So, you may have heard about the president’s speech on his experience of racism and how most of the African American community has heard the Travyon Martin verdict.
One line in his speech that particularly caught my attention was:
“There has been talk about should we convene a conversation on race. I haven't seen that be particularly productive when politicians try to organize conversations. They end up being stilted and politicized, and folks are locked into the positions they already have. On the other hand, in families and churches and workplaces, there's the possibility that people are a little bit more honest, and at least you ask yourself your own questions about, am I wringing as much bias out of myself as I can? Am I judging people as much as I can, based on not the color of their skin, but the content of their character? That would, I think, be an appropriate exercise in the wake of this tragedy.”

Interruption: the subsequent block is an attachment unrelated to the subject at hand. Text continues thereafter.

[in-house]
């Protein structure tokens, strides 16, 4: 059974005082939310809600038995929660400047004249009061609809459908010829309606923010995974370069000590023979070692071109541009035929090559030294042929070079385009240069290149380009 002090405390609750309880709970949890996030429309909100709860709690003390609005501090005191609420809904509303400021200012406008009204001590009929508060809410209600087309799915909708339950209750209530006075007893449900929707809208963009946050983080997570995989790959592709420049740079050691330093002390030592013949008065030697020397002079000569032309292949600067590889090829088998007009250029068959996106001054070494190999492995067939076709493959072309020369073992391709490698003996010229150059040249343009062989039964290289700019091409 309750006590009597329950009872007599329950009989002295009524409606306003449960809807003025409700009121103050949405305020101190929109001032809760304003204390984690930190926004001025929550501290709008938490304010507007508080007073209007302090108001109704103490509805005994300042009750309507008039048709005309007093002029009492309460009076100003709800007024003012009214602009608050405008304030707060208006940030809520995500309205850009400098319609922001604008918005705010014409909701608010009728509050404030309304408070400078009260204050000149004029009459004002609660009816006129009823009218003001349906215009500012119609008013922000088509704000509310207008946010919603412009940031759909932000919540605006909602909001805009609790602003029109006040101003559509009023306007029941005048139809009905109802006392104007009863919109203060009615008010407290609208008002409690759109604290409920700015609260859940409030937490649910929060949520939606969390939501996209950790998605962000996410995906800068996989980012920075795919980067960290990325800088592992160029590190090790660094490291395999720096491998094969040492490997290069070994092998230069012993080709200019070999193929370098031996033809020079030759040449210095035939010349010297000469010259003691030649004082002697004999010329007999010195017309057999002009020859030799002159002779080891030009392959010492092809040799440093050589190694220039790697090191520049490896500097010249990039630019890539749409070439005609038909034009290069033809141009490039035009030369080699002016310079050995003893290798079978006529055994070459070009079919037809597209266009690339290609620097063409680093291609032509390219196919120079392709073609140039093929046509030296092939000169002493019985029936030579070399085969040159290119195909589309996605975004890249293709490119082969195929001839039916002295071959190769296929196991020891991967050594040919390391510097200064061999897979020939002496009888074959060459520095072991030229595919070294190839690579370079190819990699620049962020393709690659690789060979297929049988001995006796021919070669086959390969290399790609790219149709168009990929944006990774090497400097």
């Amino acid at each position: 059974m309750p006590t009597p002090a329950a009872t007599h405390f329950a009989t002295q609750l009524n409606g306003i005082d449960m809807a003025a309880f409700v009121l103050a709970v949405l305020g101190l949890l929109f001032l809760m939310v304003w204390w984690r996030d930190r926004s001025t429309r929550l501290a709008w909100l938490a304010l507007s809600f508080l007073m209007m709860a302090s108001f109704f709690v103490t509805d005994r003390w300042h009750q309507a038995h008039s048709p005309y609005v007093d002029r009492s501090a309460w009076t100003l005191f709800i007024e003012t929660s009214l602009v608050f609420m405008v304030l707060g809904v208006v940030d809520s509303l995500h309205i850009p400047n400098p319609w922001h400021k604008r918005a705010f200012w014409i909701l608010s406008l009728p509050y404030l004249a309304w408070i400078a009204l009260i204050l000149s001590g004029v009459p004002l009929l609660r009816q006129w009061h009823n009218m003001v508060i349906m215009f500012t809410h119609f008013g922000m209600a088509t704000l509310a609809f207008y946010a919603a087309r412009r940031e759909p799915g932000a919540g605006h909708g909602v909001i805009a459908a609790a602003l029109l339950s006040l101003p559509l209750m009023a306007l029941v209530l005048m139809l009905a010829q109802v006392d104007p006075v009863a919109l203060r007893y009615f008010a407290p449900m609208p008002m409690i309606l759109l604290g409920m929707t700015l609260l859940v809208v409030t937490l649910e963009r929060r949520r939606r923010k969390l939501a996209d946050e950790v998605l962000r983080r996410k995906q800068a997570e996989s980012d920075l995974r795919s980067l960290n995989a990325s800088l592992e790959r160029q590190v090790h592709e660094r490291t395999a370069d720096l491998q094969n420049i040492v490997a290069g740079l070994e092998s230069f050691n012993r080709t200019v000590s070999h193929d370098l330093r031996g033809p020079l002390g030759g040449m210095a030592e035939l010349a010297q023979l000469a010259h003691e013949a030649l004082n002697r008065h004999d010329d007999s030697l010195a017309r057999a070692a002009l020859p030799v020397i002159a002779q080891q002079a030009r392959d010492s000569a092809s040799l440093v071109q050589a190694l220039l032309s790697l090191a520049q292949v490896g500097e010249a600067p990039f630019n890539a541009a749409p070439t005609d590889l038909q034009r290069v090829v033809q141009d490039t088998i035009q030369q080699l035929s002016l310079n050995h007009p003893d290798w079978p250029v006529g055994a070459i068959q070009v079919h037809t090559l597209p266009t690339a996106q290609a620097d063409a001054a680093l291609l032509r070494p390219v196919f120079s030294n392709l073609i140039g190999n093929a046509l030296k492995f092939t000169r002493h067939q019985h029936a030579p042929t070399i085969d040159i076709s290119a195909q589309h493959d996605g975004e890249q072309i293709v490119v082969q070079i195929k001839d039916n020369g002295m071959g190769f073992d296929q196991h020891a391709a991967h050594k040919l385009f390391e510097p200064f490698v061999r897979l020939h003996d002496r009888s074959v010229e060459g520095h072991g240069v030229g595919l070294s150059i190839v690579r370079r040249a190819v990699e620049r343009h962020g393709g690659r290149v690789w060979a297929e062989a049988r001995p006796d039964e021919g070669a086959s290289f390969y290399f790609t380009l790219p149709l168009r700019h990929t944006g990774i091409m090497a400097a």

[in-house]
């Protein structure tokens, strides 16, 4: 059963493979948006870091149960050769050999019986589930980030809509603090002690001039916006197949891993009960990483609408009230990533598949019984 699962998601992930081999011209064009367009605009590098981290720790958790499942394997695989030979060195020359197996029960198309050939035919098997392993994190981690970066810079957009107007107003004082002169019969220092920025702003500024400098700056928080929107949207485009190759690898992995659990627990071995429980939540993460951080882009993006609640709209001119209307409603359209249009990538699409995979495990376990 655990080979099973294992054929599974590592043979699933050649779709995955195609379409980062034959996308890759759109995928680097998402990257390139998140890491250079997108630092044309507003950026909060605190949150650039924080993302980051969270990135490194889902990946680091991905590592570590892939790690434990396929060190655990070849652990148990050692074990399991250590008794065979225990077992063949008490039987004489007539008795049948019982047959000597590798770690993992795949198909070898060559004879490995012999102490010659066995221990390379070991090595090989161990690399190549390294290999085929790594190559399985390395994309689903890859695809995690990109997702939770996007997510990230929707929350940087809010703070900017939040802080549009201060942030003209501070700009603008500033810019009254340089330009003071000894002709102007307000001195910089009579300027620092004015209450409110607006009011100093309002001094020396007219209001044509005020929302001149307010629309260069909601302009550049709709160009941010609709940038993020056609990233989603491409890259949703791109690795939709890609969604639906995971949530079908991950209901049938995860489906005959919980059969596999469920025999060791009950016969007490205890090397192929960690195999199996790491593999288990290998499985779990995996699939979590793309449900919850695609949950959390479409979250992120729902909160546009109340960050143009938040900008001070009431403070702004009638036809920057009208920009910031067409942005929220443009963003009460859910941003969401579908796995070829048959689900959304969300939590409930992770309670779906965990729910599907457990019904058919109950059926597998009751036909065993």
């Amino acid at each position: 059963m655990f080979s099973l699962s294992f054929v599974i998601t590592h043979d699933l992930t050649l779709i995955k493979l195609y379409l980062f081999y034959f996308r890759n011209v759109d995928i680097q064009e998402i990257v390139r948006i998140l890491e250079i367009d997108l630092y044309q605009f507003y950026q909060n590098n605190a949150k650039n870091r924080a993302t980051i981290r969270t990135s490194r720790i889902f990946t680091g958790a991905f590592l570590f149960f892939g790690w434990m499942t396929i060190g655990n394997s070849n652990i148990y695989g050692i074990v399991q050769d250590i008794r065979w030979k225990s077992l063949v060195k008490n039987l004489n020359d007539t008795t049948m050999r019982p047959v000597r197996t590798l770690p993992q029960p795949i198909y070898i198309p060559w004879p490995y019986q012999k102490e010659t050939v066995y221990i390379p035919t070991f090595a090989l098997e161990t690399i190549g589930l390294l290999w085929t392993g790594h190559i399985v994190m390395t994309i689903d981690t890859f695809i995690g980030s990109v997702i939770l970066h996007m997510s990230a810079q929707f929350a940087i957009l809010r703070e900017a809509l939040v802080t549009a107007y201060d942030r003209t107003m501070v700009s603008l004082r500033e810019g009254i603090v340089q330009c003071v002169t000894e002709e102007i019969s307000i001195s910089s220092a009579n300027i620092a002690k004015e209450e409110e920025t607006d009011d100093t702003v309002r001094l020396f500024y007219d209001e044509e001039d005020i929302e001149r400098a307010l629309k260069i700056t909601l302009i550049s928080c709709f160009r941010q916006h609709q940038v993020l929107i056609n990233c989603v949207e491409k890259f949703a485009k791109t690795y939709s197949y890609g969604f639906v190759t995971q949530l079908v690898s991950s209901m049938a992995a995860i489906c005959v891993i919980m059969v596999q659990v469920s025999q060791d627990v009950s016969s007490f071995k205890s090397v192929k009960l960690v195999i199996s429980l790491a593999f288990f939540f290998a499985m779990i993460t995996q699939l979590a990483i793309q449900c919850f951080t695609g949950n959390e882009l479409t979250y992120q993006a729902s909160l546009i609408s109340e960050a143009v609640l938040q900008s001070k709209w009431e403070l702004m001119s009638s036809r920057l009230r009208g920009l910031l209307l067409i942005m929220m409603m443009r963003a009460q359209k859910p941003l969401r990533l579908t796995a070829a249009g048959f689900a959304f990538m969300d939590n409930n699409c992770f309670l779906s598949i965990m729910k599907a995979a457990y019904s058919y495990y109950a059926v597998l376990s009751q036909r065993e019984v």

With the president’s call to church communities and to families in mind, now would be a fine time to review the ELCA’s 1993 statement on Race, Ethnicity, and Culture. To view this document click here.